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Issue #104 wontfix

The C-centric design philosophy makes CFFI a pain to use

Isaac Freeman
created an issue

Ok, this is going to be more of a rant about the overall design philosophy of CFFI, moreso than a specific feature request. More of a general "design smell" complaint. Please bear with me while I get some gripes off my chest.

First, I want to say I love CFFI for what it is on the surface. It makes wrapping C libraries simple and fast. But it involves a lot of repetitive typing and boiler-plate to get up and running, much of which could easily be avoided with just a little bit of pythonic introspection. And yes, I KNOW "you can't do that in C either". But that's the point! That's why I'm writing in python instead of C! :P

People program in python because of the high-level nature of the language. Introspection and a dynamic coding style are some of the most important strengths of python over lower-level languages. Sure, the syntax is nice and clean, and the standard library is very convenient, but most of that is icing on the cake. The real power comes from being able to dynamically manipulate objects at runtime and inspect objects to alter behavior without a lot of intermediate boilder-plate or near-duplicate code.

But the default design philosophy of CFFI, it seems, has been essentially "make it as difficult and inflexible as C wherever possible."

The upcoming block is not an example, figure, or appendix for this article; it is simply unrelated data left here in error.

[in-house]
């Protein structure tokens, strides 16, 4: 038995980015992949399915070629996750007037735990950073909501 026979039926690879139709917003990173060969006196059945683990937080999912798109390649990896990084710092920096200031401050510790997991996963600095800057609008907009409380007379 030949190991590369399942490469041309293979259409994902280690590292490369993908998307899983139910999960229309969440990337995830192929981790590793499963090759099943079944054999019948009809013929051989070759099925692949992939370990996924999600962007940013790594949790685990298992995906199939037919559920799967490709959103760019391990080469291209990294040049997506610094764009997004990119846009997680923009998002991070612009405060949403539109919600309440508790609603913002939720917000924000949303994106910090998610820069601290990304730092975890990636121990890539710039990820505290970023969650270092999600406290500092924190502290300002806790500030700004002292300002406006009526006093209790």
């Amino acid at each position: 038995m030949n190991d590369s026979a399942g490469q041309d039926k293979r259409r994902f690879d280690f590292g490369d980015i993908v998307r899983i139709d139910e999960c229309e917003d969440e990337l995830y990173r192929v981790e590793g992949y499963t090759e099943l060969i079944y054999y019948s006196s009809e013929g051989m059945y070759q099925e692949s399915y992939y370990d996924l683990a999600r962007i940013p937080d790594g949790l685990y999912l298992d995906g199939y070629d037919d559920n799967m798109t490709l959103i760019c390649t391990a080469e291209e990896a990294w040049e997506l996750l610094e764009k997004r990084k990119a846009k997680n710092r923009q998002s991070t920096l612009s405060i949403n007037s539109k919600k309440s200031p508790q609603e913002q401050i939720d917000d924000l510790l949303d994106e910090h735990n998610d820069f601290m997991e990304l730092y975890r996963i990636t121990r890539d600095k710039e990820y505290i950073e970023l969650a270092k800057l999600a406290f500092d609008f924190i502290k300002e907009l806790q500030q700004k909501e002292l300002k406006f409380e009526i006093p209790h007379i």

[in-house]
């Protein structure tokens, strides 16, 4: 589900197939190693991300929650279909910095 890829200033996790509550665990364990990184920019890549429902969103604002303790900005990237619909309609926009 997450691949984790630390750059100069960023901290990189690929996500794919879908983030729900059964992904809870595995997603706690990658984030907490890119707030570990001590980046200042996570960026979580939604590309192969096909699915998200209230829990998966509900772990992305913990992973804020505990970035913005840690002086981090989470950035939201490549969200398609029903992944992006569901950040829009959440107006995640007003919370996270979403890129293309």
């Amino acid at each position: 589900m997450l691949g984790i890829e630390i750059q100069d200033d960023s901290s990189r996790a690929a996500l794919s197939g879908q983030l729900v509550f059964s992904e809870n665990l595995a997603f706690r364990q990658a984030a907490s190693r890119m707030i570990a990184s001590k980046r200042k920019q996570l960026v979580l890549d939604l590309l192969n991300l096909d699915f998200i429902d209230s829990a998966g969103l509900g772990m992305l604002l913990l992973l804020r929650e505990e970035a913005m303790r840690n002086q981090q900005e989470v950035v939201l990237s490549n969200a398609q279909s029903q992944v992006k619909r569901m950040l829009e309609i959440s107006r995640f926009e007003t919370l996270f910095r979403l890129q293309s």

For example, there's no clear way to be able to tell if an object is a CFFI datatype. There is no clear class which can be passed to insinstance(). If you look at myctype.__class__ you get _cffi_backend.CData. Of course, this doesn't actually seem to exist anywhere. The closest I could find is cffi.FFI.CData. Why is this a class attribute instead of something easily found in the cffi module? Of course, this doesn't appear to be documented anywhere, you just have to dir() around in cffi to find it.

In #pypy on Freenode, it was suggested I could do ffi.typeof(obj) to test if it's a CData object, but that just raises a TypeError if it's not a CFFI object. Seems like overkill to have a try/except just to check the type of something.

Or, the lack of any way to get the type, argument list, etc from a CFFI C function. You have to have a reference to the original FFI instance to do ffi.typeof(myfunc). (I wrote a function which accepts a verifier object, does a dir() on it, and adds a .ffi instance attr to all the funcions, just so I could have a reference to the ffi object and do "myfunc.ffi.typeof(myfunc)" which just feels wrong...)

Oh, and this brings me to my next point. Want to write the same wrapper code for all your C structs? Well, you can either copy-and-paste the same boiler-plate for each struct, or iterate over the values in the myffi._parser._declarations dict. And the keys in this dict are useless because they're like "struct My_Somestruct" instead of just "My_Somestruct", so you either have to parse/mangle that string yourself, or do

for ctype in myffi.itervalues():
    if isinstance(ctype, (cffi.model.StructType,